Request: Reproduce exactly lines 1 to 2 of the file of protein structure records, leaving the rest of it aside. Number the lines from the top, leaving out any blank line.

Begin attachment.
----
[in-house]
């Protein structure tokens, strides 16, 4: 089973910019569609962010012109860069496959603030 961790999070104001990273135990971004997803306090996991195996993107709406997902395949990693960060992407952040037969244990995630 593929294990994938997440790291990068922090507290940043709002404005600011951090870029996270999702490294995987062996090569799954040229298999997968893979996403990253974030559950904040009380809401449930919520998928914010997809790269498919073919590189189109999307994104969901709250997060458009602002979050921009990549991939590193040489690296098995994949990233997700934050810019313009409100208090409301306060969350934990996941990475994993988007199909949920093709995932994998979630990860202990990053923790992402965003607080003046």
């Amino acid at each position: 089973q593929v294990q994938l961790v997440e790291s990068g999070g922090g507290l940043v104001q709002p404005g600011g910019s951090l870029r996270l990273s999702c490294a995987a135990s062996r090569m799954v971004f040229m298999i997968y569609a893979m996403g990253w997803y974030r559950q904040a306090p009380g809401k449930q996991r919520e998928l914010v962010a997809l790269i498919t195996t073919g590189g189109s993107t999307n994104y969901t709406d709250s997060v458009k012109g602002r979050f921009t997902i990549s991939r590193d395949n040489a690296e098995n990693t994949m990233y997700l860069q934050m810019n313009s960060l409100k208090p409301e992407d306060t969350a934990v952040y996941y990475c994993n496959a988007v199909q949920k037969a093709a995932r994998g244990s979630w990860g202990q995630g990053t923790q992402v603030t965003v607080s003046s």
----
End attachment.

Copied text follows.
[in-house]
């Protein structure tokens, strides 16, 4: 089973910019569609962010012109860069496959603030 961790999070104001990273135990971004997803306090996991195996993107709406997902395949990693960060992407952040037969244990995630 593929294990994938997440790291990068922090507290940043709002404005600011951090870029996270999702490294995987062996090569799954040229298999997968893979996403990253974030559950904040009380809401449930919520998928914010997809790269498919073919590189189109999307994104969901709250997060458009602002979050921009990549991939590193040489690296098995994949990233997700934050810019313009409100208090409301306060969350934990996941990475994993988007199909949920093709995932994998979630990860202990990053923790992402965003607080003046």